The Middle Of Nowhere
By Edward Luttwak
The first mistake is "five minutes to midnight" catastrophism. The late King Hussein of Jordan was the undisputed master of this genre. Wearing his gravest aspect, he would warn us that with patience finally exhausted the Arab-Israeli conflict was about to explode, that all past conflicts would be dwarfed by what was about to happen unless, unless… And then came the remedy—usually something rather tame when compared with the immense catastrophe predicted, such as resuming this or that stalled negotiation, or getting an American envoy to the scene to make the usual promises to the Palestinians and apply the usual pressures on Israel.
We read versions of the standard King Hussein speech in countless newspaper columns, hear identical invocations in the grindingly repetitive radio and television appearances of the usual middle east experts, and are now faced with Hussein's son Abdullah periodically repeating his father's speech almost verbatim.
What actually happens at each of these "moments of truth"—and we may be approaching another one—is nothing much; only the same old cyclical conflict which always restarts when peace is about to break out, and always dampens down when the violence becomes intense enough. The ease of filming and reporting out of safe and comfortable Israeli hotels inflates the media coverage of every minor affray. But humanitarians should note that the dead from Jewish-Palestinian fighting since 1921 amount to fewer than 100,000—about as many as are killed in a season of conflict in Darfur.
Strategically, the Arab-Israeli conflict has been almost irrelevant since the end of the cold war. And as for the impact of the conflict on oil prices, it was powerful in 1973 when the Saudis declared embargoes and cut production, but that was the first and last time that the "oil weapon" was wielded. For decades now, the largest Arab oil producers have publicly foresworn any linkage between politics and pricing, and an embargo would be a disaster for their oil-revenue dependent economies.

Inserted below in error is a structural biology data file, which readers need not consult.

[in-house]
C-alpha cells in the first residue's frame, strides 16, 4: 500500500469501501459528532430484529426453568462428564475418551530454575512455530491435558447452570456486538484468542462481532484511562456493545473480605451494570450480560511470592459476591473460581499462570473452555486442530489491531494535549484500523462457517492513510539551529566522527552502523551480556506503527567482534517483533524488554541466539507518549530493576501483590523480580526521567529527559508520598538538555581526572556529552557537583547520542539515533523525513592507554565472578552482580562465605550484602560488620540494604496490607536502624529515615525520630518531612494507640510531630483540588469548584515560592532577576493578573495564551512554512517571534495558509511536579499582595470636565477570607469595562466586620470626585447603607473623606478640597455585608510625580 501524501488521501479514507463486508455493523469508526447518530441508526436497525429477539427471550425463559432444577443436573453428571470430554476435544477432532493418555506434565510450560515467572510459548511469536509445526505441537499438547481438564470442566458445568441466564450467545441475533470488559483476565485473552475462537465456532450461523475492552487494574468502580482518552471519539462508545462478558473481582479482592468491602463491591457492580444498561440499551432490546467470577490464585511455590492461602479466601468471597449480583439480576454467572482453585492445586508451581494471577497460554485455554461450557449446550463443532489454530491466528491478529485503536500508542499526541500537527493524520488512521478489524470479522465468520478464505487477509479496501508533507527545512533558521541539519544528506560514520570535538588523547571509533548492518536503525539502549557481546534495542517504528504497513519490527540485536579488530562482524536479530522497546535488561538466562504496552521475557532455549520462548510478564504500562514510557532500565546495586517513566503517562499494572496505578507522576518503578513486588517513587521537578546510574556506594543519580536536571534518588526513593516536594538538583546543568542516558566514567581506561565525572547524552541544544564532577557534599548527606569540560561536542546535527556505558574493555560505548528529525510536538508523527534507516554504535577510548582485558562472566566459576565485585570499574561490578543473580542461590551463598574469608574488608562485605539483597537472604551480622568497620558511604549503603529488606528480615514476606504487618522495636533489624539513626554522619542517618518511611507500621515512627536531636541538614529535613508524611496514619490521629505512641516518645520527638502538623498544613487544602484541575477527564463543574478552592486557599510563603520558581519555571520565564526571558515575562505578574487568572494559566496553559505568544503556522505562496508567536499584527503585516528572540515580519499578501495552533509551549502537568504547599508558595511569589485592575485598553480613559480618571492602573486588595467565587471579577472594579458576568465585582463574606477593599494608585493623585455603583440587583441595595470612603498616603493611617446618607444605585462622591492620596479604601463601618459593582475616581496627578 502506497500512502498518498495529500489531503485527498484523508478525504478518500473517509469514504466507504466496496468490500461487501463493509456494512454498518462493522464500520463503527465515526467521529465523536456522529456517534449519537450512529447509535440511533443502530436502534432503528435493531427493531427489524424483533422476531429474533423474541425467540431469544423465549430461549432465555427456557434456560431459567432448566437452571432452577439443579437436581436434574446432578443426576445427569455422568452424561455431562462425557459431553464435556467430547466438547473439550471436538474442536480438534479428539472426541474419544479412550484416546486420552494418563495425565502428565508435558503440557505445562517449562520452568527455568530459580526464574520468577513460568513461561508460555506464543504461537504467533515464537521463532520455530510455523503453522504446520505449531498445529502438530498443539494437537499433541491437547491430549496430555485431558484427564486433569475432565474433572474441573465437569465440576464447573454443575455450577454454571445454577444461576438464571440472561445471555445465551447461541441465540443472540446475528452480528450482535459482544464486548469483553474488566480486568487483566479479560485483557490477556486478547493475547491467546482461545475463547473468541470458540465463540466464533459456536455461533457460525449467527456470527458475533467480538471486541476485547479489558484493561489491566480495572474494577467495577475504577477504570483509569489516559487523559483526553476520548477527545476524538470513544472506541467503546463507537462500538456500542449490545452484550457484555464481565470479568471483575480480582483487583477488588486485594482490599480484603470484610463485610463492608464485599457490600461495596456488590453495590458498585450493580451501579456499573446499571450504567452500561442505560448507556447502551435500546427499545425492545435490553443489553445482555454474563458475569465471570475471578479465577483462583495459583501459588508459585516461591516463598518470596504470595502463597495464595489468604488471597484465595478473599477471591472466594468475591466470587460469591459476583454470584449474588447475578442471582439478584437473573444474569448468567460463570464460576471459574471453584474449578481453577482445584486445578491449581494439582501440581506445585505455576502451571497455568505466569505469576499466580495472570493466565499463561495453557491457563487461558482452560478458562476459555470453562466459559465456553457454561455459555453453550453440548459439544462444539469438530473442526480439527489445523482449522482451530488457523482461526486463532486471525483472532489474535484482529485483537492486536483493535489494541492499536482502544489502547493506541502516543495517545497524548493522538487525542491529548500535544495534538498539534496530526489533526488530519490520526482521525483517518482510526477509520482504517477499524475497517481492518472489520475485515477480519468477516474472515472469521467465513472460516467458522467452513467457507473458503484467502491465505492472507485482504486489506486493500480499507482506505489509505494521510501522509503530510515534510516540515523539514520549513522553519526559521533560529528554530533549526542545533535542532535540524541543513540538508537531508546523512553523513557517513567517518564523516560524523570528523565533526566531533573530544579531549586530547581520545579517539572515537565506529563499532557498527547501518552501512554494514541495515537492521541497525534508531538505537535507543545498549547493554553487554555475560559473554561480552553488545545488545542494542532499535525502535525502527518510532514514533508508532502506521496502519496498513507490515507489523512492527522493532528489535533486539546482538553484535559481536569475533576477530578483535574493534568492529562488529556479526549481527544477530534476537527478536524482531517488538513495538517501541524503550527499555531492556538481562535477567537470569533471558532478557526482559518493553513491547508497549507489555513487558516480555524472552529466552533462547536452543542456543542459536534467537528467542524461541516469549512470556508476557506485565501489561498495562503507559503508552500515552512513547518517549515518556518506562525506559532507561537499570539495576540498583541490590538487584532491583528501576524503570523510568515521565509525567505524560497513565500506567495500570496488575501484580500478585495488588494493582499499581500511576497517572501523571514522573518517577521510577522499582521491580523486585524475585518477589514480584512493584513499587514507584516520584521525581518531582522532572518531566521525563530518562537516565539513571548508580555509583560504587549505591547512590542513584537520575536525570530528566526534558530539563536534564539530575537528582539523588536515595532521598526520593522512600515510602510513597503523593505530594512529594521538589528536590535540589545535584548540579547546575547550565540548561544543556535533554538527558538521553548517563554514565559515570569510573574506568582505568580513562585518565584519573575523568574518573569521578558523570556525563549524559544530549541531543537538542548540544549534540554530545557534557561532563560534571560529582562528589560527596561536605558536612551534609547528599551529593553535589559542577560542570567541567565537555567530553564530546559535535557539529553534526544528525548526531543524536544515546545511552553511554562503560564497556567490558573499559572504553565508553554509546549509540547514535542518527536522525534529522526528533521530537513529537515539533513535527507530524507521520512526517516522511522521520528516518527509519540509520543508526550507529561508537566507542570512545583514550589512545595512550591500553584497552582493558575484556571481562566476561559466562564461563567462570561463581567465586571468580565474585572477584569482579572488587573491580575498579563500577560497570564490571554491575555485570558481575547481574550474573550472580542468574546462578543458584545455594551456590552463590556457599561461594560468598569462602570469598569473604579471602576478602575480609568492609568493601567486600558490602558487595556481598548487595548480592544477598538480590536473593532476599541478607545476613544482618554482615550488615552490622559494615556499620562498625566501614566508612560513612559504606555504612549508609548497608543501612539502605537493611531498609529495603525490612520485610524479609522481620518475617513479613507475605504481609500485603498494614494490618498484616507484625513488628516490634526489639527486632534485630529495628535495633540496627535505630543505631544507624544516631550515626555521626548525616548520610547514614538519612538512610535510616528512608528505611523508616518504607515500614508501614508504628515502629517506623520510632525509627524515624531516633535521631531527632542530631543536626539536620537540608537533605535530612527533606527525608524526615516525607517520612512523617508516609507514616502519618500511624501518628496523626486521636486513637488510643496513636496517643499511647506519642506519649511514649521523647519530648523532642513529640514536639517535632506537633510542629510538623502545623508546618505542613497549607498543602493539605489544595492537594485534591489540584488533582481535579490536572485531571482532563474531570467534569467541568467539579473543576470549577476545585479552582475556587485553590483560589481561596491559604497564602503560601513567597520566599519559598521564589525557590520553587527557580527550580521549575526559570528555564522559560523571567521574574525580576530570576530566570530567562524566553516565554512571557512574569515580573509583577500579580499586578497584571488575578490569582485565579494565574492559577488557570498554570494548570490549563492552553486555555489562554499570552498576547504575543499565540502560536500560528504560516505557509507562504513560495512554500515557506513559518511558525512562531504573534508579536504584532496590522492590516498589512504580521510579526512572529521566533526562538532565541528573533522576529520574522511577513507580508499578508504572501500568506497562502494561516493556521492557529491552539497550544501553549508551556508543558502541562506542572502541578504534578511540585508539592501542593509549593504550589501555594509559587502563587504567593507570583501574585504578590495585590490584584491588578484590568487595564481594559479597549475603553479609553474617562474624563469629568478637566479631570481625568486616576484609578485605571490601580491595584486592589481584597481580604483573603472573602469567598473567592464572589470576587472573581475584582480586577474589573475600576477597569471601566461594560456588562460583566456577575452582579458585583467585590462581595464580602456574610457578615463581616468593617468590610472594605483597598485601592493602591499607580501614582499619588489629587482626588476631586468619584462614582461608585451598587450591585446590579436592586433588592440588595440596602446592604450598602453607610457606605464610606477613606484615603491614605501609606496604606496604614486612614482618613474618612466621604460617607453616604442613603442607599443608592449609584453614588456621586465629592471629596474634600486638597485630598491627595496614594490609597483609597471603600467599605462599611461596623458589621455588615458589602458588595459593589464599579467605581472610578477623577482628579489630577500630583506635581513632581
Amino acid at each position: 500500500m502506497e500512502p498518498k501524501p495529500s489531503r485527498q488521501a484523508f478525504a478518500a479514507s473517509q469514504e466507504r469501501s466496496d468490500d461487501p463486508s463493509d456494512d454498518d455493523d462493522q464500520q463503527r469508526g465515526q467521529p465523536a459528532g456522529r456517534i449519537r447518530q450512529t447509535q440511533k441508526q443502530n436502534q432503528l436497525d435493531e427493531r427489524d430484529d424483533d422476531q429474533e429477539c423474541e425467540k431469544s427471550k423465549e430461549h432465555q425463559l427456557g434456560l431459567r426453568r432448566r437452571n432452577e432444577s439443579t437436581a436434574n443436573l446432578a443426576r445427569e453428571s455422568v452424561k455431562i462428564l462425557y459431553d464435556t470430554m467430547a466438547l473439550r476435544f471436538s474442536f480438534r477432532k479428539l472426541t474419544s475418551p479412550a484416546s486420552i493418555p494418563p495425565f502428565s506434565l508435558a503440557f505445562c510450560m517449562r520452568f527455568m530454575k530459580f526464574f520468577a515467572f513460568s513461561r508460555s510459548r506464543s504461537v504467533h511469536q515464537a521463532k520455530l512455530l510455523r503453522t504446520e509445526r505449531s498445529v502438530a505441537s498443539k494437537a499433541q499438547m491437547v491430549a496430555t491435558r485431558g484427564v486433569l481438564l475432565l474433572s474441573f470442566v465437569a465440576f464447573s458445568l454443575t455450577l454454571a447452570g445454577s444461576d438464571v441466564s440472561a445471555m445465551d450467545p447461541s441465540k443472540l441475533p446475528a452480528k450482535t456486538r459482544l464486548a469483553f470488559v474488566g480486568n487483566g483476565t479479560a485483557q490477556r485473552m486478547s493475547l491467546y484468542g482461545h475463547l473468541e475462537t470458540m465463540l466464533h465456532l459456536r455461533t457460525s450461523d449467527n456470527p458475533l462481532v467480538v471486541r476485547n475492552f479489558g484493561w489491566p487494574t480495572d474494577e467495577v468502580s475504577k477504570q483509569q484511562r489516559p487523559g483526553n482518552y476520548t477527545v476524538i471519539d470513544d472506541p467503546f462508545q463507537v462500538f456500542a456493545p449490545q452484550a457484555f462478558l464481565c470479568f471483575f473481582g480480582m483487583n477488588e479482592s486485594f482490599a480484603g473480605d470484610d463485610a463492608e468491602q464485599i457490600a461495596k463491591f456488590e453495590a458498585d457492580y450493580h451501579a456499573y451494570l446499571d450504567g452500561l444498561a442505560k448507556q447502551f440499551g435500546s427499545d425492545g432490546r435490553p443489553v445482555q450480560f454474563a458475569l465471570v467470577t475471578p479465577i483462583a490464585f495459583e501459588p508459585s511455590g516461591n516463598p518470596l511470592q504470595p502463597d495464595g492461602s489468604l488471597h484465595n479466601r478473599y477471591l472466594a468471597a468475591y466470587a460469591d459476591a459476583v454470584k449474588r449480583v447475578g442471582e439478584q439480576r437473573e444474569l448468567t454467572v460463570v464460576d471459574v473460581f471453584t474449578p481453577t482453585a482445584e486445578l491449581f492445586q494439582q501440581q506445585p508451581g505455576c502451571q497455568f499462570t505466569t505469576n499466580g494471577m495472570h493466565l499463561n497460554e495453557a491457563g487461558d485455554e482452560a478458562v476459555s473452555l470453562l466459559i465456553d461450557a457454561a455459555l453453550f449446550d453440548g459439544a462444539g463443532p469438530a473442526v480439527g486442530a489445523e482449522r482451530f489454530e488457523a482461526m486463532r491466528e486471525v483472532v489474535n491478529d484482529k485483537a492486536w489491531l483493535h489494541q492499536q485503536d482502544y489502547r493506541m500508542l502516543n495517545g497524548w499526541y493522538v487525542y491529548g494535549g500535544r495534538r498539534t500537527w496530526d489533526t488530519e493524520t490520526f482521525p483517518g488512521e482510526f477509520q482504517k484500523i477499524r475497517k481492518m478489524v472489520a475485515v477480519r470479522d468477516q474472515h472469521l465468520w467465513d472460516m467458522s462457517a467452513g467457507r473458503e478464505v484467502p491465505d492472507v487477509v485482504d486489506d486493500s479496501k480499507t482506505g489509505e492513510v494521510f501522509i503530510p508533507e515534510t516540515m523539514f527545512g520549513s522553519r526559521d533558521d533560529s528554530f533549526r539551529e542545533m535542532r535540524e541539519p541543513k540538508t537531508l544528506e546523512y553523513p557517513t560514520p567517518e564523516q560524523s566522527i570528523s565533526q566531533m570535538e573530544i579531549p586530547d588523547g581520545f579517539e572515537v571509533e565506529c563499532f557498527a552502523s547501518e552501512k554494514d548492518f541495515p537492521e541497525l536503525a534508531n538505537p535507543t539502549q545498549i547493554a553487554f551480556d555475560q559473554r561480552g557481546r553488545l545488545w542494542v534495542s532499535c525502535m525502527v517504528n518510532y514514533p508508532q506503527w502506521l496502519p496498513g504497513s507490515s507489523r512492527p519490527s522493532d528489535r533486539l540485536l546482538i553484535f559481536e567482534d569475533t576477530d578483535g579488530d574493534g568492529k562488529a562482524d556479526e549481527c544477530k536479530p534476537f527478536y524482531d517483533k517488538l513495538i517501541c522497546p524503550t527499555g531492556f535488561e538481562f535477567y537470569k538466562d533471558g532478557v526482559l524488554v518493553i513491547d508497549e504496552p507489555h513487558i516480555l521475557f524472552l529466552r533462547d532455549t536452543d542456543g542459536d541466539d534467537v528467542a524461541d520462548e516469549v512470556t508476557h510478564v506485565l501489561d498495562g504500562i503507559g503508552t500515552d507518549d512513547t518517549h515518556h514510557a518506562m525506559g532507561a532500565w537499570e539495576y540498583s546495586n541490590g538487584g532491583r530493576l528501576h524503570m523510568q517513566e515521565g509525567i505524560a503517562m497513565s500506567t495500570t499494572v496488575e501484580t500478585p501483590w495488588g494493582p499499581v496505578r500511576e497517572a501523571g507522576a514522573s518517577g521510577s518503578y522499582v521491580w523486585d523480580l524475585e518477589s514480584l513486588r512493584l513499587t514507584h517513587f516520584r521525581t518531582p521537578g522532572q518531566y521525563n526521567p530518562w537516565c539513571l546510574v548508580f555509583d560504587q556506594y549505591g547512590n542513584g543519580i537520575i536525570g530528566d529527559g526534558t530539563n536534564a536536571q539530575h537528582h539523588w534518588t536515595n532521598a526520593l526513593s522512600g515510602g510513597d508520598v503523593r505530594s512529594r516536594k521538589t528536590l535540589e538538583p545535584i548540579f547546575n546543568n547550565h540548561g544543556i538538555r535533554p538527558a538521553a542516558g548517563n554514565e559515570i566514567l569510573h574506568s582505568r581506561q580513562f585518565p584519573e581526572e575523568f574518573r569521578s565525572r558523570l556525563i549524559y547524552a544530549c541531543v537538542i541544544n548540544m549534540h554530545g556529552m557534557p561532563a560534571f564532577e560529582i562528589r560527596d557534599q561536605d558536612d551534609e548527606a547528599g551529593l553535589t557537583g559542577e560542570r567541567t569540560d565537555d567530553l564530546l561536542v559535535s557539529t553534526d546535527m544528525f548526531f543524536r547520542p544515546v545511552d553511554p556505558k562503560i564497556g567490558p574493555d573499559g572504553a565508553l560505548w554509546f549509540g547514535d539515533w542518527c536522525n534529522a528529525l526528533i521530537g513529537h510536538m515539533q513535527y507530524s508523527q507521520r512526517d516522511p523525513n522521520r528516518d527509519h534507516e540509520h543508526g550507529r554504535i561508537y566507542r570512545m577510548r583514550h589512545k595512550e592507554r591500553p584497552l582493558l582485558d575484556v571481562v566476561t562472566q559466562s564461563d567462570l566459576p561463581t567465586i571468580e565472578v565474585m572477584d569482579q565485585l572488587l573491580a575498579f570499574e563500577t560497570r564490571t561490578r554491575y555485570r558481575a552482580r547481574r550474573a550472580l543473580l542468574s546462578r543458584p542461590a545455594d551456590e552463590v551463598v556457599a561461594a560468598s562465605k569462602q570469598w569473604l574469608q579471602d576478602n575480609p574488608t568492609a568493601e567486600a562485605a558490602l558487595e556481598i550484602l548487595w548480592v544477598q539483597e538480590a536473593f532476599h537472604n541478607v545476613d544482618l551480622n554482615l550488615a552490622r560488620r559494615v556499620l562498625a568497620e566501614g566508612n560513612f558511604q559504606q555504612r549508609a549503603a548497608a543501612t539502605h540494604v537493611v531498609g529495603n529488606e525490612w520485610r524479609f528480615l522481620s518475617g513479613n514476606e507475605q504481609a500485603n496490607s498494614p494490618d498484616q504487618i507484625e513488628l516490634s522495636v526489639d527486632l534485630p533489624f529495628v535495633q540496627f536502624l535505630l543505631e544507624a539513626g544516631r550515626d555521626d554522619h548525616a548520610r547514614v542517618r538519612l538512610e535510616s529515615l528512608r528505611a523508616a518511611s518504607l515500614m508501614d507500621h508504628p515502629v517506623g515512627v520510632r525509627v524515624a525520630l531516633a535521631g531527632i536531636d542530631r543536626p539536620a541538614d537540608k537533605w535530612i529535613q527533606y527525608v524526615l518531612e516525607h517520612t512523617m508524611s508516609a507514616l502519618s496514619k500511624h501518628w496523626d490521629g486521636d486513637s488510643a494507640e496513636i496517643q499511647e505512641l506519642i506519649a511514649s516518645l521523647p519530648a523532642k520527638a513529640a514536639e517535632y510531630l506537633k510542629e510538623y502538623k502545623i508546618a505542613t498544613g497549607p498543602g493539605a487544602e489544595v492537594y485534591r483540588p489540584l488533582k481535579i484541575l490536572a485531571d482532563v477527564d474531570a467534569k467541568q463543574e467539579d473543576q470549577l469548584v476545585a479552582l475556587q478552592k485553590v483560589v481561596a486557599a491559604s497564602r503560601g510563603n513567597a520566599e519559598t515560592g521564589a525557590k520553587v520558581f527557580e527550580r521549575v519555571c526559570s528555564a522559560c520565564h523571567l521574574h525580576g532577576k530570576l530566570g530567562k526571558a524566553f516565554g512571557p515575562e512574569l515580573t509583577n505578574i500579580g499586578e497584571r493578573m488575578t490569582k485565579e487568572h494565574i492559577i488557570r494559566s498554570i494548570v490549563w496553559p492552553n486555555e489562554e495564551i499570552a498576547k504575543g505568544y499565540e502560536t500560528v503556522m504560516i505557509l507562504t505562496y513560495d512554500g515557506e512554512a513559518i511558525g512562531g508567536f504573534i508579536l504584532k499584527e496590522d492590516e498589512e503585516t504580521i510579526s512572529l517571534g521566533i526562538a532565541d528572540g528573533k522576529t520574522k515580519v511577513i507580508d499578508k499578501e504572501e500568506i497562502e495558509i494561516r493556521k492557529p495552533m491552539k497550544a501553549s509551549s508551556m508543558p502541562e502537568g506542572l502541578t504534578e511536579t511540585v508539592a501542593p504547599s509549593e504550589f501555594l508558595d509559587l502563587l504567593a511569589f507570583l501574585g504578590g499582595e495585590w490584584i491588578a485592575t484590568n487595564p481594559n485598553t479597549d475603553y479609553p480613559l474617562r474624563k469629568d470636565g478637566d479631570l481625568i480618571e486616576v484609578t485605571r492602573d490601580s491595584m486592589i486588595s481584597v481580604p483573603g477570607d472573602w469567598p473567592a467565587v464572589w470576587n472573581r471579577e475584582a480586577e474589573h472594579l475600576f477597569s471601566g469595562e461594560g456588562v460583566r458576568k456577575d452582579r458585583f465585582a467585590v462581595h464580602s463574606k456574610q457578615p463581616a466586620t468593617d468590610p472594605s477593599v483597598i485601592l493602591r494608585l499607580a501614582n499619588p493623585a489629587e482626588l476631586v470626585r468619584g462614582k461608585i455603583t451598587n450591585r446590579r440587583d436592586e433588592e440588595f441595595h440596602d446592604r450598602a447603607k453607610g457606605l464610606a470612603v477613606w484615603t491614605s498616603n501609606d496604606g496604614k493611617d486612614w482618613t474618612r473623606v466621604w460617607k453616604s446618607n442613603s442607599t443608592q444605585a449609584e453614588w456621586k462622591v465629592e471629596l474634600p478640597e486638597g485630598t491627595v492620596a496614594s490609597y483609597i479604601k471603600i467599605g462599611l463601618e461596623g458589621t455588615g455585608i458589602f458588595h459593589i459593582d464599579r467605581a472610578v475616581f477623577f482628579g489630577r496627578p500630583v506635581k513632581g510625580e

In any case, the relationship between turmoil in the middle east and oil prices is far from straightforward. As Philip Auerswald recently noted in the American Interest, between 1981 and 1999—a period when a fundamentalist regime consolidated power in Iran, Iran and Iraq fought an eight-year war within view of oil and gas installations, the Gulf war came and went and the first Palestinian intifada raged—oil prices, adjusted for inflation, actually fell.
And global dependence on middle eastern oil is declining: today the region produces under 30 per cent of the world's crude oil, compared to almost 40 per cent in 1974-75. In 2005 17 per cent of American oil imports came from the Gulf, compared to 28 per cent in 1975, and President Bush used his 2006 state of the union address to announce his intention of cutting US oil imports from the middle east by three quarters by 2025.
Yes, it would be nice if Israelis and Palestinians could settle their differences, but it would do little or nothing to calm the other conflicts in the middle east from Algeria to Iraq, or to stop Muslim-Hindu violence in Kashmir, Muslim-Christian violence in Indonesia and the Philippines, Muslim-Buddhist violence in Thailand, Muslim-animist violence in Sudan, Muslim-Igbo violence in Nigeria, Muslim-Muscovite violence in Chechnya, or the different varieties of inter-Muslim violence between traditionalists and Islamists, and between Sunnis and Shia, nor would it assuage the perfectly understandable hostility of convinced Islamists towards the transgressive west that relentlessly invades their minds, and sometimes their countries.
Arab-Israeli catastrophism is wrong twice over, first because the conflict is contained within rather narrow boundaries, and second because the Levant is just not that important any more.